At the April 17 Palm Beach County School Board meeting, Frank Barbieri obviously was peeved at Art Johnson. Mr. Barbieri, a lawyer and former board chairman, explained why the board should warn the ex-superintendent of legal consequences if Dr. Johnson tries to carry out his duties as the new executive director of the Palm Beach County School Administrators Association, which represents principals and assistant principals.
Recalling the events in 2011 that led to Dr. Johnson leaving the district, Mr. Barbieri said: “Johnson was about to be fired by this board. His representative contacted me to negotiate a mutually agreed upon separation agreement in lieu of being fired.” The agreement, which Dr. Johnson signed just five minutes before the deadline and which gave him a roughly $400,000 severance package. It included a promise that after leaving Dr. Johnson would contact school personnel “exclusively” through the superintendent.
“It’s clear that Johnson can’t do what he’s been hired to do by the principals,” an exasperated Mr. Barbieri pointed out, adding that the ban on contacting school officials had no expiration date. Mr. Barbieri might be right. The district’s lawyer, however, wasn’t so sure. She said courts might rule that, in the absence of a specific end for the ban, two years would be a reasonable, enforceable limit. So the board is seeking an outside legal opinion.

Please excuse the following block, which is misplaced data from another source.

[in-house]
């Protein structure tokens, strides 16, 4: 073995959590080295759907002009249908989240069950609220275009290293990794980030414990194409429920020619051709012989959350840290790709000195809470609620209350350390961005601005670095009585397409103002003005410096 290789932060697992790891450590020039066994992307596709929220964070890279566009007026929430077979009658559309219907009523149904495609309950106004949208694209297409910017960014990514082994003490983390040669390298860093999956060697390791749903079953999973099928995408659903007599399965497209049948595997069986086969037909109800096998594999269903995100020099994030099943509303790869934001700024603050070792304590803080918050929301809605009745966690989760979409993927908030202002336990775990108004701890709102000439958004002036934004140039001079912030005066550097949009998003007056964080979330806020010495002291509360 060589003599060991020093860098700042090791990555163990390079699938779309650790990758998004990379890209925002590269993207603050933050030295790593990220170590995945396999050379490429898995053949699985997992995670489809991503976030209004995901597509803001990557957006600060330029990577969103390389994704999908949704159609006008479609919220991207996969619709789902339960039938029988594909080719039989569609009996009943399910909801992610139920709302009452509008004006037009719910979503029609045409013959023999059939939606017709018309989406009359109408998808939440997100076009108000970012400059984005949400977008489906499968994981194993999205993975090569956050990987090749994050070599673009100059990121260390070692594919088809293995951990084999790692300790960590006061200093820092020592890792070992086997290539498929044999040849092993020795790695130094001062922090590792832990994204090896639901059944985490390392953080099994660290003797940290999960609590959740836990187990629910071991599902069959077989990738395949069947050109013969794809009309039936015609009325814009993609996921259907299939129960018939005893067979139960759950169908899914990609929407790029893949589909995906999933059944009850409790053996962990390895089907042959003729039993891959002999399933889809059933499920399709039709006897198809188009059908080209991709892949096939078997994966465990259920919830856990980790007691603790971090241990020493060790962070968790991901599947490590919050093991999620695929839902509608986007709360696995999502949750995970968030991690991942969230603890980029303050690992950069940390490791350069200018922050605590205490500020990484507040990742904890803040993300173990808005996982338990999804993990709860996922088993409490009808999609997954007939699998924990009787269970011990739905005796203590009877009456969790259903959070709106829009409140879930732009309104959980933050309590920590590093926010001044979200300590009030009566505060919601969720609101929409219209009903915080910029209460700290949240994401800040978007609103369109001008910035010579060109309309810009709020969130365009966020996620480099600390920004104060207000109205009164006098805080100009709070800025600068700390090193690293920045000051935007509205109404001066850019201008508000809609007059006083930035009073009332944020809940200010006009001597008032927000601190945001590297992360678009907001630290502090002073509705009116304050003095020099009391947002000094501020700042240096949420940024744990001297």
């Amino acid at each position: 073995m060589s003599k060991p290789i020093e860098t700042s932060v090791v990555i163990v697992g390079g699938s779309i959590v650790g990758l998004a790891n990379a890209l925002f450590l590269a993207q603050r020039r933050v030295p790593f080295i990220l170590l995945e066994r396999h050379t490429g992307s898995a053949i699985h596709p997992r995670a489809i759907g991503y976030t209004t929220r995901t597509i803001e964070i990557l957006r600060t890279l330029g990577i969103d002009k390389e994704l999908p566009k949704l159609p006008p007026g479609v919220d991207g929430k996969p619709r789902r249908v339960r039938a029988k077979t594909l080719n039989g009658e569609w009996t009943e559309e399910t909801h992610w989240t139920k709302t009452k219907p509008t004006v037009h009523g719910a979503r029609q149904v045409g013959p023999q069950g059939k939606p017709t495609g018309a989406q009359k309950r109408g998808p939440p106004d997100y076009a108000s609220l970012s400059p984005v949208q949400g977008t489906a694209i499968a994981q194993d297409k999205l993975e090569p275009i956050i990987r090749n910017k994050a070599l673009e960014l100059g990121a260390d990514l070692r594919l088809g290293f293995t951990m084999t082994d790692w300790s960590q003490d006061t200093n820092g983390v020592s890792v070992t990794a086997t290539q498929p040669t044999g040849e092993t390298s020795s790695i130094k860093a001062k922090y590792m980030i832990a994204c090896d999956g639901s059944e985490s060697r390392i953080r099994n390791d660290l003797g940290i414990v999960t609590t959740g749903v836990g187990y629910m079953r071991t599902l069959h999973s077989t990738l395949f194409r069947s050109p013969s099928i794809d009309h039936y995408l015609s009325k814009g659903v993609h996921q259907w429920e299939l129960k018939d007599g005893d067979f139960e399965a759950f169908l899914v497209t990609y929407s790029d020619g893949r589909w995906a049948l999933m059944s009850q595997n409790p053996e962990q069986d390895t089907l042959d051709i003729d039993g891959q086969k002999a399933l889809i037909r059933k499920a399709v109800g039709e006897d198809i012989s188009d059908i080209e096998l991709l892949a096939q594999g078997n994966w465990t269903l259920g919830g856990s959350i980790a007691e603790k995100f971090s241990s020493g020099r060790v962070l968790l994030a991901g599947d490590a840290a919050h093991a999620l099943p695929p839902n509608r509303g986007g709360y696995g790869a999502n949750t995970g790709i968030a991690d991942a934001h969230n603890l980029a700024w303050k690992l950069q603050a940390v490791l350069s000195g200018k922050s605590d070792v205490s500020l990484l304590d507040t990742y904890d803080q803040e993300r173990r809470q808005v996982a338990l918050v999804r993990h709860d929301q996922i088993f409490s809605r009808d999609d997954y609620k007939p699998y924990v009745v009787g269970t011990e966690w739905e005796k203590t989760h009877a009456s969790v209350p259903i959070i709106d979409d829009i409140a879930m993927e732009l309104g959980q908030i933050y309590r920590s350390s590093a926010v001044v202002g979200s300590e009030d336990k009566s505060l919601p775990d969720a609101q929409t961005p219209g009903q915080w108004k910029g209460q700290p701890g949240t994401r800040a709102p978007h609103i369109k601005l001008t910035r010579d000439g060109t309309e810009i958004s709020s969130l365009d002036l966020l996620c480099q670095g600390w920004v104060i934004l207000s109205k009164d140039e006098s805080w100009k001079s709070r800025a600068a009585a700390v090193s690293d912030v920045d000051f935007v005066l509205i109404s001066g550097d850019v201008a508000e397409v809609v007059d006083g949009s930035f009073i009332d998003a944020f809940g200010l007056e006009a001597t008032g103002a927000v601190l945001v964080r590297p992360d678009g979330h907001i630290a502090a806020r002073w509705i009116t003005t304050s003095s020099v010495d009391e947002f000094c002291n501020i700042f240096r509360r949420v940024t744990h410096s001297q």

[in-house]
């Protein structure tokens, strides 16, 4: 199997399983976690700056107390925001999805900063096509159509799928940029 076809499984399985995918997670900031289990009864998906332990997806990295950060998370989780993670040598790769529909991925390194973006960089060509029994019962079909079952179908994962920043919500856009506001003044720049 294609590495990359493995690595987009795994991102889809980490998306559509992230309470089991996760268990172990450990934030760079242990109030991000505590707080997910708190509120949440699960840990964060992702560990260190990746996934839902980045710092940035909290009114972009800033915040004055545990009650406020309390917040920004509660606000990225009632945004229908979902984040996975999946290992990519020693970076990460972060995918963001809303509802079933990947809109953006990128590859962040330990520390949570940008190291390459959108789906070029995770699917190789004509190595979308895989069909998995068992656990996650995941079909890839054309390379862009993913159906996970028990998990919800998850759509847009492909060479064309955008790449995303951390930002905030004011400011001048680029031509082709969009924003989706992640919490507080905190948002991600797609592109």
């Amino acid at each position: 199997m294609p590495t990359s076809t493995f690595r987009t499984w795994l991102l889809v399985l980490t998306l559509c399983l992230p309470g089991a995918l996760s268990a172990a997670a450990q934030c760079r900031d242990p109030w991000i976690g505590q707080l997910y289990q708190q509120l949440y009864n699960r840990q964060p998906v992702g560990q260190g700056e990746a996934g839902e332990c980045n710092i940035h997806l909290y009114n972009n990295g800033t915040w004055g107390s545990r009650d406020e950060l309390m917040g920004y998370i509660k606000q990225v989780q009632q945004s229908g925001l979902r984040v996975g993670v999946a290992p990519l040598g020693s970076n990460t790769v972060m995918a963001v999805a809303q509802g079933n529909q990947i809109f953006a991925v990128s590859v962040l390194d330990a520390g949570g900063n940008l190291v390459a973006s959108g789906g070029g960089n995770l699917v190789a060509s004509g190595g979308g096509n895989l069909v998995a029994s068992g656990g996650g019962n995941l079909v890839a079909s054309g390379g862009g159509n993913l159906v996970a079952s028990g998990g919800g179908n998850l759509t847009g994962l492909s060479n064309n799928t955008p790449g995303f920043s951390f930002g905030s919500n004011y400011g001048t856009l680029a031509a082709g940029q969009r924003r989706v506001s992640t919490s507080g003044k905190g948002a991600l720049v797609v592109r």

If board members want a fight, Dr. Johnson no doubt will give them one. But for the board, it wouldn’t be worth the time and expense. Debra Robinson made the point best: “I have no interest — none! — in paying any lawyers over this. None. None. Zero….I’m not interested in picking a fight with the principals either. …I just want to move on.” She called Dr. Johnson “a great superintendent,” interesting praise from the board member who led the effort to oust him.
Karen Brill said, “I do not want to be in any litigation against our principals either.” The principals, interestingly, do not seem to mind poking the school board in the eye with their choice of a representative. Still, that cautious attitude is spreading. At the subsequent board meeting, Chairman Chuck Shaw said, “This is a distraction that I hate that we’re even having.”
Indeed. Mr. Barbieri’s venting accomplished enough. The board expressed its displeasure. From this point, deal with the principals based on what their representative says on their behalf, not on who that representative is.
Jac Wilder VerSteeg
for The Post Editorial Board